by Steve Clay
In 1996, Rodney Phillips and I began curating the exhibition, “A Secret Location on the Lower East Side,” which took place at the New York Public Library from January 24 – July 25, 1998, followed by a book of the same title published by NYPL and Granary Books. We had the fond hope to someday significantly broaden our view beyond the New York City / San Francisco / New American Poetry vortex — to focus on developments further afield, from Cleveland to Kathmandu. For fifteen years, I’ve envisioned a second volume of the Secret Location book, though always accompanied by the nagging sense that a printed book would never be able to contain it all. With considerable resistance on my part, the notion of a website became the inevitable solution.
When the book was first published, Larry Fagin said, “You should have called it from A Secret Location.” Although too late to change, I immediately knew he was right. Thus, the title of the website. The primary purpose of the site is to resurrect and expand the contents of the book, to be a storehouse of information about poetry, little magazines, small presses, and transient documents from the mimeo era and beyond. The site includes most of the contents of the book (corrected and slightly revised) while providing a location for an ever-expanding index of additional material. At the outset, some magazines and presses will be listed with the barest of facts: editor(s), dates and location(s) of operation, and, in the case of magazines, what comprises a complete run. As time allows, the descriptions will be expanded with commentaries and enhanced with photographs and other documents. Furthermore, curated sections will be developed to include local phenomena and international tendencies from Kansas, Iowa City, Placitas, Bolinas, Cleveland, Detroit, Chicago, Providence, Washington, D.C. / Baltimore, Vancouver, Toronto, Great Britain, Europe and beyond, while bringing in such developments as concrete, visual, and sound poetry. The site will always be preliminary, never complete and never entirely accurate, yet it will be a repository of information that allows for continuous revision, correction and expansion. As David Meltzer so wisely pointed out after compiling his “SF Poetry Chronology”*:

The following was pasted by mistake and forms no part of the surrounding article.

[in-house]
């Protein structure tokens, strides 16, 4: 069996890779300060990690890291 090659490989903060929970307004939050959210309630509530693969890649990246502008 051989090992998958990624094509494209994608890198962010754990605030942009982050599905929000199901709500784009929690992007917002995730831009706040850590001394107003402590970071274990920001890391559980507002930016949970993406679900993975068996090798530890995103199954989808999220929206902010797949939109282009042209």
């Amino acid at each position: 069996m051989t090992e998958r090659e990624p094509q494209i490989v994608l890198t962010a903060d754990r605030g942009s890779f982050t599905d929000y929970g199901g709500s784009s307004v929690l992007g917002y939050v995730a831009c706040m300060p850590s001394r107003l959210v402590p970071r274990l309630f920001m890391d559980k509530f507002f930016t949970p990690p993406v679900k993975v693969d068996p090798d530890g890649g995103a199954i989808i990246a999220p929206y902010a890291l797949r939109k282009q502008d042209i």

“I could see a dedicated bibliographer coming out of his cave after a decade’s work with a book as fat as a phonebook — and still not having gotten it all down. The life of poetry is that way. It moves fast and quick and usually it moves on.”
*The San Francisco Poets (New York: Ballantine, 1971).